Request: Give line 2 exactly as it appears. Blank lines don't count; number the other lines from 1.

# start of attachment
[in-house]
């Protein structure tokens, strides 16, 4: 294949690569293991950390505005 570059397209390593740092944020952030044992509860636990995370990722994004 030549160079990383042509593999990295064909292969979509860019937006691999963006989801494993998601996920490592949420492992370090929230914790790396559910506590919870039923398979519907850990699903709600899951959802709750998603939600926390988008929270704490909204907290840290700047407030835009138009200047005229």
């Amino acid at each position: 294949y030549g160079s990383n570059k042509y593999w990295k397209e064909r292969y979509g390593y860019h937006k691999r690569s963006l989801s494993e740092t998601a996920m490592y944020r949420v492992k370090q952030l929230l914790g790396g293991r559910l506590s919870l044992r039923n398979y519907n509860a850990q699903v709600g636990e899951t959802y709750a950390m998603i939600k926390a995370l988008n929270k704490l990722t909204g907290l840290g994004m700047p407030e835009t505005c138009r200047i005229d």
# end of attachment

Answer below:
């Protein structure tokens, strides 16, 4: 294949690569293991950390505005 570059397209390593740092944020952030044992509860636990995370990722994004 030549160079990383042509593999990295064909292969979509860019937006691999963006989801494993998601996920490592949420492992370090929230914790790396559910506590919870039923398979519907850990699903709600899951959802709750998603939600926390988008929270704490909204907290840290700047407030835009138009200047005229």